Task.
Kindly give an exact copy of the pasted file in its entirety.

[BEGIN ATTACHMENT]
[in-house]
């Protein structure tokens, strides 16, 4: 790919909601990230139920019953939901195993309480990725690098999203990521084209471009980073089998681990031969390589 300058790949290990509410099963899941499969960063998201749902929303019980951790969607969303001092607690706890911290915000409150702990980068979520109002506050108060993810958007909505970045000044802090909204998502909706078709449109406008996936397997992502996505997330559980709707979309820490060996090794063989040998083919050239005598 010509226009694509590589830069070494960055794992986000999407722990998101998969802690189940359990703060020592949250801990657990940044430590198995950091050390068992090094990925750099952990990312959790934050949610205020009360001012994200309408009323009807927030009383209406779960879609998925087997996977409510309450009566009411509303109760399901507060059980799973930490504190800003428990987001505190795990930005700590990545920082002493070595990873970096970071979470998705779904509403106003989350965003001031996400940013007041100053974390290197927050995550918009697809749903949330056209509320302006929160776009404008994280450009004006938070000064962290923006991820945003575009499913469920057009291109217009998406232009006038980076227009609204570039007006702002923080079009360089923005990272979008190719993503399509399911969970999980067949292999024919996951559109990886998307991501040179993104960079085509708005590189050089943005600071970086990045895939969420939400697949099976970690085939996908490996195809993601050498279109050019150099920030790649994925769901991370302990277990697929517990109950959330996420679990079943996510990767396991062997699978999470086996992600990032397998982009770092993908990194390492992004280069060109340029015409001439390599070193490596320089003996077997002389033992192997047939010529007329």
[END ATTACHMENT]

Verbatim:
[in-house]
């Protein structure tokens, strides 16, 4: 790919909601990230139920019953939901195993309480990725690098999203990521084209471009980073089998681990031969390589 300058790949290990509410099963899941499969960063998201749902929303019980951790969607969303001092607690706890911290915000409150702990980068979520109002506050108060993810958007909505970045000044802090909204998502909706078709449109406008996936397997992502996505997330559980709707979309820490060996090794063989040998083919050239005598 010509226009694509590589830069070494960055794992986000999407722990998101998969802690189940359990703060020592949250801990657990940044430590198995950091050390068992090094990925750099952990990312959790934050949610205020009360001012994200309408009323009807927030009383209406779960879609998925087997996977409510309450009566009411509303109760399901507060059980799973930490504190800003428990987001505190795990930005700590990545920082002493070595990873970096970071979470998705779904509403106003989350965003001031996400940013007041100053974390290197927050995550918009697809749903949330056209509320302006929160776009404008994280450009004006938070000064962290923006991820945003575009499913469920057009291109217009998406232009006038980076227009609204570039007006702002923080079009360089923005990272979008190719993503399509399911969970999980067949292999024919996951559109990886998307991501040179993104960079085509708005590189050089943005600071970086990045895939969420939400697949099976970690085939996908490996195809993601050498279109050019150099920030790649994925769901991370302990277990697929517990109950959330996420679990079943996510990767396991062997699978999470086996992600990032397998982009770092993908990194390492992004280069060109340029015409001439390599070193490596320089003996077997002389033992192997047939010529007329």